"I grew up reading Ayn Rand, and it taught me quite a bit about who I am and what my value systems are," he said. "It's inspired me so much that it's required reading in my office for all my interns and my staff." 

He now prudently denies all that, and, as a good Catholic boy, denounces her atheism.

But there's substantial evidence that he is still a Randian when it comes to society. The famous, or infamous, Ryan-proposed budget is one that might make the old girl swoon. It protects the rich and robs the poor. It would essentially end Medicare as we know it.

Millionaires would get big tax cuts. The poor and the middle class would get the back of his hand. Republicans are trying to reassure voters, saying President Romney would have his own budget, not the Ryan budget. Romney, they say, would be calling the tune; vice presidents head commissions and go to funerals.

True. But vegans, as a rule, don't hang out with butchers. Why did Romney pick Ryan if he doesn't agree with the brash young ideologue on economics? In any event, Ryan, who was born in 1970, would be one of our youngest vice presidents, and the clear favorite to be the GOP presidential candidate when Romney is done. 

Whatever his motives, he doesn't think government should help the poor. Many cold and mean-spirited people don't. They forget what things were once like in this country. Once upon a time, we had leaders who did care. We probably escaped some form of fascism or Soviet-style state socialism in this country (so far) because of a few far-seeing leaders, first of all, Franklin D. Roosevelt. Toward the end of his life, Gore Vidal accurately said of FDR that he should be remembered as the man who saved capitalism from itself.

FDR began some of the social programs — Social Security, for example — that allowed those who were cogs in the capitalistic wheels to have a safe and secure old age. He was able to set up tools and agencies, like the Securities and Exchange Commission, to prevent capitalism from devouring itself, the people and the planet.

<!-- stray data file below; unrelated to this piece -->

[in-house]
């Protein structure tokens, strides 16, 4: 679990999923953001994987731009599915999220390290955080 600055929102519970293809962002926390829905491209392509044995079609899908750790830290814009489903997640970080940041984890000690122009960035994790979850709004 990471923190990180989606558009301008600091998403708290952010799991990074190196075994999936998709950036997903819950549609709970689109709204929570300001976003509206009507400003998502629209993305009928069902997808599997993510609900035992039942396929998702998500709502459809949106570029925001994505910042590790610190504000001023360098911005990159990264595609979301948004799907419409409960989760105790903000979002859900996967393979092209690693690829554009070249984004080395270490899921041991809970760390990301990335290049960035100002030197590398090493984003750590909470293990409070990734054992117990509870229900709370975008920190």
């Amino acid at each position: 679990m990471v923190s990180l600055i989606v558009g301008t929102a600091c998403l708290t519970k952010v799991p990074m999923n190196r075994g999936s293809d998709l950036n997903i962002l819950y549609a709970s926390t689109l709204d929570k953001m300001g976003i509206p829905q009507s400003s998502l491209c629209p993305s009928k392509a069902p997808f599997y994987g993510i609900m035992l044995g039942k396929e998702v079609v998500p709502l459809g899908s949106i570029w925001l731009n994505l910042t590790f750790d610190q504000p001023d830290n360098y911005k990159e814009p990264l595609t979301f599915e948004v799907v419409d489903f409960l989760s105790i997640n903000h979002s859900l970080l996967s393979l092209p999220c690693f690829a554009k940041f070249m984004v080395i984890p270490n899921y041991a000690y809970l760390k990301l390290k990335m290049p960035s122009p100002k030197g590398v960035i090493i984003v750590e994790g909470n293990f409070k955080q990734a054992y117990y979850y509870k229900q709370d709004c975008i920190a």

Lyndon Baines Johnson was next. Much reviled, the architect of a war that tore this country apart and destroyed his administration, LBJ nevertheless gave us Medicare and Medicaid and a string of civil rights bills that finally allowed everybody to be fully American.

Robert Caro has devoted much of his life to writing a spellbinding biography of LBJ. If you read only one nonfiction book this year, I'd recommend his latest volume, The Passage of Power.

Ironically, earlier I had been engrossed in Stephen King's amazing latest novel, 11/22/63, in which a time traveler from the present manages to go back in the past and prevent the Kennedy assassination. But when he returns to the present, he is struck with horror. In the novel, Kennedy fails to get any civil rights legislation through Congress, which results in war in the streets.

That leads to George Wallace's eventual election, and far worse to come. Horrified, the time traveler heads back to undo the damage.

The master of horror did his homework. Historian Caro is also convinced that the civil rights laws we take for granted could only have been passed by LBJ, a fundamentally flawed and corrupt person who, for whatever reason, sincerely cared about the downtrodden.

"Ruthlessness, secretiveness, deceit — significant elements in ... Lyndon Johnson's life story," he concludes. But there were other elements — "anger at injustice, sympathy, empathy, identification with the underdog" — that led, thanks to his brilliant mastery of the machinery of government, to programs that transformed the nation.